Ethnoecology of Banjarese in Managing the Snakehead Fish in Barito River Basin and Tributaries

Krisdianto Krisdianto, Slamat Slamat, Pahmi Anshari, Oksi Ika Susilawati


Historically, Banjarese is living in lowland around the Barito riverbank, in the southern part of Borneo Island, from about the 12th century. The first part of Banjarese history is a legend, but about the last three hundred years, there are data about Banjarese as a civilization with a kingdom involved in western colonialism history in Indonesia, as the pepper producer in the 17th century. They have settled almost in all Barito river tributaries and its basin and have been a part of the Barito freshwater wetland community, together with other Kalimantan ethnics such as Dayak hinterland or Malay in the coastal. This research aims to elucidate how far Banjarese is involved in managing wetlands, especially in managing snakehead's population, enjoying its benefit and sustainability. We observe the fishers' activity on the field and village along Barito River and its basin and tributaries, visit their villages and interview them, and collect data from forum group discussion. About 60 participative respondents involve in our research. They were interviewed about how to cat the fish, to evaluate ditches, or little ponds positioned lower than the land surface for placed sustainable fishes in a long dry season.  The result shows that Banjarese are traditionally managing the population of snakehead as a symbol of prosperity and conserve them for sustainability.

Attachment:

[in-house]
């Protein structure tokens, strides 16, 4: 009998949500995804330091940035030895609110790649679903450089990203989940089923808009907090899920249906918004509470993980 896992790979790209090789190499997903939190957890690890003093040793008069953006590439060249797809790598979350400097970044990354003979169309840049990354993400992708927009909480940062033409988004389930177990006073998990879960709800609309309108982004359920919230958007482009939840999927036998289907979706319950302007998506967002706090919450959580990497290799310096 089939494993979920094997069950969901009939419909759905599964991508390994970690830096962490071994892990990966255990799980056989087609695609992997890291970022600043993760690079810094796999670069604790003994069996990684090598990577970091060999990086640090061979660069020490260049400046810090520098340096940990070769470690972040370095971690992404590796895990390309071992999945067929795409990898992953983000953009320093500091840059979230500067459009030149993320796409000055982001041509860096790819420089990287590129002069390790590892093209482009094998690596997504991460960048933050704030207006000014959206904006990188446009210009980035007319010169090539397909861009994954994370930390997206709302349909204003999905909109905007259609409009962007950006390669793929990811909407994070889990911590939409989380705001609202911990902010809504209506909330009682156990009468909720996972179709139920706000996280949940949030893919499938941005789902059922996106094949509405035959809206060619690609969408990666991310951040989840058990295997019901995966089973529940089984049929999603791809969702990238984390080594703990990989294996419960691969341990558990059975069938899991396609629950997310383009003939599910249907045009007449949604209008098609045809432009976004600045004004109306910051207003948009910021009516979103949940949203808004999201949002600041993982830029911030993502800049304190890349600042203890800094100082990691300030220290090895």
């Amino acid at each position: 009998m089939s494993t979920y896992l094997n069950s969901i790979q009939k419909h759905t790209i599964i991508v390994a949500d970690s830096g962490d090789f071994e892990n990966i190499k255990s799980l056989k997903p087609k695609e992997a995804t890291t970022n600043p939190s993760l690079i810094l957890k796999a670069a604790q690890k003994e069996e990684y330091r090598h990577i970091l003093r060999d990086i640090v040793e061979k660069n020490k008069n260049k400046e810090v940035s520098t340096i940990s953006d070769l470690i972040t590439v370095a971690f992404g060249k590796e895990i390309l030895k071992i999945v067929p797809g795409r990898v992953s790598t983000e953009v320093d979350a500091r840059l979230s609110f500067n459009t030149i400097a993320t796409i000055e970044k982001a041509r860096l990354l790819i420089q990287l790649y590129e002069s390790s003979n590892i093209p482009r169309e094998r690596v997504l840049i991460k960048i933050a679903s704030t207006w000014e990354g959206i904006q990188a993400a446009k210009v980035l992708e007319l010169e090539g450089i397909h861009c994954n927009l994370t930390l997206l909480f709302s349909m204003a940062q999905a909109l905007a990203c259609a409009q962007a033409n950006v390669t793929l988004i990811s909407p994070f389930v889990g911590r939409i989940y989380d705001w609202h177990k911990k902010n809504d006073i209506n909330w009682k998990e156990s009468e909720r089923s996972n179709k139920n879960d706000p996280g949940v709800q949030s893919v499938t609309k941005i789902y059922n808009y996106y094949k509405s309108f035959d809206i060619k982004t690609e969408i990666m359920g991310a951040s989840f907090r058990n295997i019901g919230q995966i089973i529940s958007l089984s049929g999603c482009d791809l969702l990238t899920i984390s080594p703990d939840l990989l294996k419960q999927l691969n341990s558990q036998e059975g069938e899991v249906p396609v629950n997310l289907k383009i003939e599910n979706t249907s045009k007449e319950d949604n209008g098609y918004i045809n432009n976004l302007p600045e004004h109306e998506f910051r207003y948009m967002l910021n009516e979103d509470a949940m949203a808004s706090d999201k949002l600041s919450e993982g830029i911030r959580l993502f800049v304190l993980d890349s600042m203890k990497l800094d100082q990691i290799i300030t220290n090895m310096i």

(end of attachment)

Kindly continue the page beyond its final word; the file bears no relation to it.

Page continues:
Ethnoecology, Snakehead, wetland, conservation.

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Journal of Wetlands Environmental Management is licensed under a Creative Commons Attribution 4.0 International License. ISSN: 2354-5844 (print version) and 2477-5223 (electronic version). joomla site stats View My Stats